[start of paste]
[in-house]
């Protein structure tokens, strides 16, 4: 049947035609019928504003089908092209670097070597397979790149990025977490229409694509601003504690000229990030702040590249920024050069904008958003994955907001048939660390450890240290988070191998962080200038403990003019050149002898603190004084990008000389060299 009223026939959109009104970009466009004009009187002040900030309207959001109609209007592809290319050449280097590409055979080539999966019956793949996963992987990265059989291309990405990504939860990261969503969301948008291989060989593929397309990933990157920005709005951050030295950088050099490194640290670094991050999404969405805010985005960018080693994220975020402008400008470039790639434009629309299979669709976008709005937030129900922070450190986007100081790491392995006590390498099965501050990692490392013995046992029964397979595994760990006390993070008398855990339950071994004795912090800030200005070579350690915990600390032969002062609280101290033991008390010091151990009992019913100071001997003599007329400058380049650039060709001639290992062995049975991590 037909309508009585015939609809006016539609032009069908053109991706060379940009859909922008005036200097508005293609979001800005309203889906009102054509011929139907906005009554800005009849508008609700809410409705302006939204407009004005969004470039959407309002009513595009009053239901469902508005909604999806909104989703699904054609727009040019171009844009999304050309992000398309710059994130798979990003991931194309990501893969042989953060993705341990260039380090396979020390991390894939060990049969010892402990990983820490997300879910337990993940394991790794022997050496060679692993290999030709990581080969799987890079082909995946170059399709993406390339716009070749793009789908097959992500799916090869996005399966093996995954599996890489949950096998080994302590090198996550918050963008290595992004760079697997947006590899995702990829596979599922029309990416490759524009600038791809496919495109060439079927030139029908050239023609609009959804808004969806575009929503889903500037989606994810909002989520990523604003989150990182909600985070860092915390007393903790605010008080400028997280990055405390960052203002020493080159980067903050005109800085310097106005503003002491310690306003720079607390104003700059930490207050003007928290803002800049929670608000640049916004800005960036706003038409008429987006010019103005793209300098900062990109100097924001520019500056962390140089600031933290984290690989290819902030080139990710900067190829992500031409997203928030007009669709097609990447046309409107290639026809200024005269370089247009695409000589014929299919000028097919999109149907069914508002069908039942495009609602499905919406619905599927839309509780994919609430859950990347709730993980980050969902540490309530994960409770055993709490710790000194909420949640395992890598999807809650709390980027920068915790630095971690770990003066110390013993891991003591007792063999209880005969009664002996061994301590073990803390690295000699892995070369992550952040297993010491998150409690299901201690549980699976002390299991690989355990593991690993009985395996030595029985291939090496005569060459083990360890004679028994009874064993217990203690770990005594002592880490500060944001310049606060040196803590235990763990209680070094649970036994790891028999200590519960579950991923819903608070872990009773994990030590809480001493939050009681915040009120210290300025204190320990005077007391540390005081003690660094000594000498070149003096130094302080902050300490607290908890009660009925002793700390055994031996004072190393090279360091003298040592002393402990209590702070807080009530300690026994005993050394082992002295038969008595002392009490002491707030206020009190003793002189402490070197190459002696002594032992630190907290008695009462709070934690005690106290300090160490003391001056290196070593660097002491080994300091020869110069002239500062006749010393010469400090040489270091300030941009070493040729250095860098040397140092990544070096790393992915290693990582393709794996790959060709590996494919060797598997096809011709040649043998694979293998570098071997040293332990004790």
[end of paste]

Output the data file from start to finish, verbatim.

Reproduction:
[in-house]
């Protein structure tokens, strides 16, 4: 049947035609019928504003089908092209670097070597397979790149990025977490229409694509601003504690000229990030702040590249920024050069904008958003994955907001048939660390450890240290988070191998962080200038403990003019050149002898603190004084990008000389060299 009223026939959109009104970009466009004009009187002040900030309207959001109609209007592809290319050449280097590409055979080539999966019956793949996963992987990265059989291309990405990504939860990261969503969301948008291989060989593929397309990933990157920005709005951050030295950088050099490194640290670094991050999404969405805010985005960018080693994220975020402008400008470039790639434009629309299979669709976008709005937030129900922070450190986007100081790491392995006590390498099965501050990692490392013995046992029964397979595994760990006390993070008398855990339950071994004795912090800030200005070579350690915990600390032969002062609280101290033991008390010091151990009992019913100071001997003599007329400058380049650039060709001639290992062995049975991590 037909309508009585015939609809006016539609032009069908053109991706060379940009859909922008005036200097508005293609979001800005309203889906009102054509011929139907906005009554800005009849508008609700809410409705302006939204407009004005969004470039959407309002009513595009009053239901469902508005909604999806909104989703699904054609727009040019171009844009999304050309992000398309710059994130798979990003991931194309990501893969042989953060993705341990260039380090396979020390991390894939060990049969010892402990990983820490997300879910337990993940394991790794022997050496060679692993290999030709990581080969799987890079082909995946170059399709993406390339716009070749793009789908097959992500799916090869996005399966093996995954599996890489949950096998080994302590090198996550918050963008290595992004760079697997947006590899995702990829596979599922029309990416490759524009600038791809496919495109060439079927030139029908050239023609609009959804808004969806575009929503889903500037989606994810909002989520990523604003989150990182909600985070860092915390007393903790605010008080400028997280990055405390960052203002020493080159980067903050005109800085310097106005503003002491310690306003720079607390104003700059930490207050003007928290803002800049929670608000640049916004800005960036706003038409008429987006010019103005793209300098900062990109100097924001520019500056962390140089600031933290984290690989290819902030080139990710900067190829992500031409997203928030007009669709097609990447046309409107290639026809200024005269370089247009695409000589014929299919000028097919999109149907069914508002069908039942495009609602499905919406619905599927839309509780994919609430859950990347709730993980980050969902540490309530994960409770055993709490710790000194909420949640395992890598999807809650709390980027920068915790630095971690770990003066110390013993891991003591007792063999209880005969009664002996061994301590073990803390690295000699892995070369992550952040297993010491998150409690299901201690549980699976002390299991690989355990593991690993009985395996030595029985291939090496005569060459083990360890004679028994009874064993217990203690770990005594002592880490500060944001310049606060040196803590235990763990209680070094649970036994790891028999200590519960579950991923819903608070872990009773994990030590809480001493939050009681915040009120210290300025204190320990005077007391540390005081003690660094000594000498070149003096130094302080902050300490607290908890009660009925002793700390055994031996004072190393090279360091003298040592002393402990209590702070807080009530300690026994005993050394082992002295038969008595002392009490002491707030206020009190003793002189402490070197190459002696002594032992630190907290008695009462709070934690005690106290300090160490003391001056290196070593660097002491080994300091020869110069002239500062006749010393010469400090040489270091300030941009070493040729250095860098040397140092990544070096790393992915290693990582393709794996790959060709590996494919060797598997096809011709040649043998694979293998570098071997040293332990004790």